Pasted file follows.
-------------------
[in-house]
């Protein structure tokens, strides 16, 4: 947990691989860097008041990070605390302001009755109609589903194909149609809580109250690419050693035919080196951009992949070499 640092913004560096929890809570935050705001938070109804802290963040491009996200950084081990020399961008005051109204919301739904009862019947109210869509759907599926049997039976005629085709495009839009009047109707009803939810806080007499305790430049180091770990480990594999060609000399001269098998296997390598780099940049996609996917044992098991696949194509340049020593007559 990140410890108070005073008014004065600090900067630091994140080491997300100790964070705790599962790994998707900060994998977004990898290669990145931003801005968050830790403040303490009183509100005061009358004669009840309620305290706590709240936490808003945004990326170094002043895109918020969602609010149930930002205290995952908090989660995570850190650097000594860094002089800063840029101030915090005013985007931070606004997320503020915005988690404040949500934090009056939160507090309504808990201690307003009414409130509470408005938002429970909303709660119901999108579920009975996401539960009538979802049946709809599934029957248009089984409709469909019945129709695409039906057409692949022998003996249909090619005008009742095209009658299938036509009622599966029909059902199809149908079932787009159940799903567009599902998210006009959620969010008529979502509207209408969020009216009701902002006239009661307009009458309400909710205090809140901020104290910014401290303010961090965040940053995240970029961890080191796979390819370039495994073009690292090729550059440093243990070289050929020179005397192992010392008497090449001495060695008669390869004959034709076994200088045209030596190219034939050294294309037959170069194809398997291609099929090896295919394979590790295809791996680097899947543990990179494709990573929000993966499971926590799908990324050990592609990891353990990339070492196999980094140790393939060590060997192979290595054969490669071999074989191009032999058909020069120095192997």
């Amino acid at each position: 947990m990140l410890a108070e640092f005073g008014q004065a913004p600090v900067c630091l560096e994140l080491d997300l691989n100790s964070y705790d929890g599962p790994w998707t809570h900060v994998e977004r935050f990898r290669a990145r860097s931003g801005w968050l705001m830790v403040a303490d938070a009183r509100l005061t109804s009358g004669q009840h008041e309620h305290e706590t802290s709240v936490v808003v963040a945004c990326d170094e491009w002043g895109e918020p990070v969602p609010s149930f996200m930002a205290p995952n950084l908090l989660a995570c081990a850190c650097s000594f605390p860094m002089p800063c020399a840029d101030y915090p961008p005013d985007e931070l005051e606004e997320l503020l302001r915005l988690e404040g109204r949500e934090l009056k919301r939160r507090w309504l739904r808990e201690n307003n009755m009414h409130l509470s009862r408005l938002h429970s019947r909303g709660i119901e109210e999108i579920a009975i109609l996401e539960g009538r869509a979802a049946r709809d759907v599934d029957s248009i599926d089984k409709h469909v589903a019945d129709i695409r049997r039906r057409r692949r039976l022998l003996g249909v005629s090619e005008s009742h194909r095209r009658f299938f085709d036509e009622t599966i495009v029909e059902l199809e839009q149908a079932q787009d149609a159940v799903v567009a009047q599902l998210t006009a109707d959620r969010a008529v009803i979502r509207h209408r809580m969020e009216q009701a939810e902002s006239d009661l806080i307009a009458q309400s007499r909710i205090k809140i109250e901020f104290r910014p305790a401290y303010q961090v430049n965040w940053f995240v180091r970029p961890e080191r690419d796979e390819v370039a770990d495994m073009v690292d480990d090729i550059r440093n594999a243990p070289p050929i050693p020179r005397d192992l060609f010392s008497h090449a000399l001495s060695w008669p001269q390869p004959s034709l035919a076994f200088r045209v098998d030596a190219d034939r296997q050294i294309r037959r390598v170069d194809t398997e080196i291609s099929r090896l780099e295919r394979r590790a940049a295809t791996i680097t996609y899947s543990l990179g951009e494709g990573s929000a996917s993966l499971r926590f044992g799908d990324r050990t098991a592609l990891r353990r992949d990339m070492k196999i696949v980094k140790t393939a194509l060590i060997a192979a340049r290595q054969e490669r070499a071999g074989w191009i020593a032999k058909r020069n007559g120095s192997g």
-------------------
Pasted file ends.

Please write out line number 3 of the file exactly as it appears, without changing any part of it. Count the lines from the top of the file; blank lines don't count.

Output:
């Amino acid at each position: 947990m990140l410890a108070e640092f005073g008014q004065a913004p600090v900067c630091l560096e994140l080491d997300l691989n100790s964070y705790d929890g599962p790994w998707t809570h900060v994998e977004r935050f990898r290669a990145r860097s931003g801005w968050l705001m830790v403040a303490d938070a009183r509100l005061t109804s009358g004669q009840h008041e309620h305290e706590t802290s709240v936490v808003v963040a945004c990326d170094e491009w002043g895109e918020p990070v969602p609010s149930f996200m930002a205290p995952n950084l908090l989660a995570c081990a850190c650097s000594f605390p860094m002089p800063c020399a840029d101030y915090p961008p005013d985007e931070l005051e606004e997320l503020l302001r915005l988690e404040g109204r949500e934090l009056k919301r939160r507090w309504l739904r808990e201690n307003n009755m009414h409130l509470s009862r408005l938002h429970s019947r909303g709660i119901e109210e999108i579920a009975i109609l996401e539960g009538r869509a979802a049946r709809d759907v599934d029957s248009i599926d089984k409709h469909v589903a019945d129709i695409r049997r039906r057409r692949r039976l022998l003996g249909v005629s090619e005008s009742h194909r095209r009658f299938f085709d036509e009622t599966i495009v029909e059902l199809e839009q149908a079932q787009d149609a159940v799903v567009a009047q599902l998210t006009a109707d959620r969010a008529v009803i979502r509207h209408r809580m969020e009216q009701a939810e902002s006239d009661l806080i307009a009458q309400s007499r909710i205090k809140i109250e901020f104290r910014p305790a401290y303010q961090v430049n965040w940053f995240v180091r970029p961890e080191r690419d796979e390819v370039a770990d495994m073009v690292d480990d090729i550059r440093n594999a243990p070289p050929i050693p020179r005397d192992l060609f010392s008497h090449a000399l001495s060695w008669p001269q390869p004959s034709l035919a076994f200088r045209v098998d030596a190219d034939r296997q050294i294309r037959r390598v170069d194809t398997e080196i291609s099929r090896l780099e295919r394979r590790a940049a295809t791996i680097t996609y899947s543990l990179g951009e494709g990573s929000a996917s993966l499971r926590f044992g799908d990324r050990t098991a592609l990891r353990r992949d990339m070492k196999i696949v980094k140790t393939a194509l060590i060997a192979a340049r290595q054969e490669r070499a071999g074989w191009i020593a032999k058909r020069n007559g120095s192997g």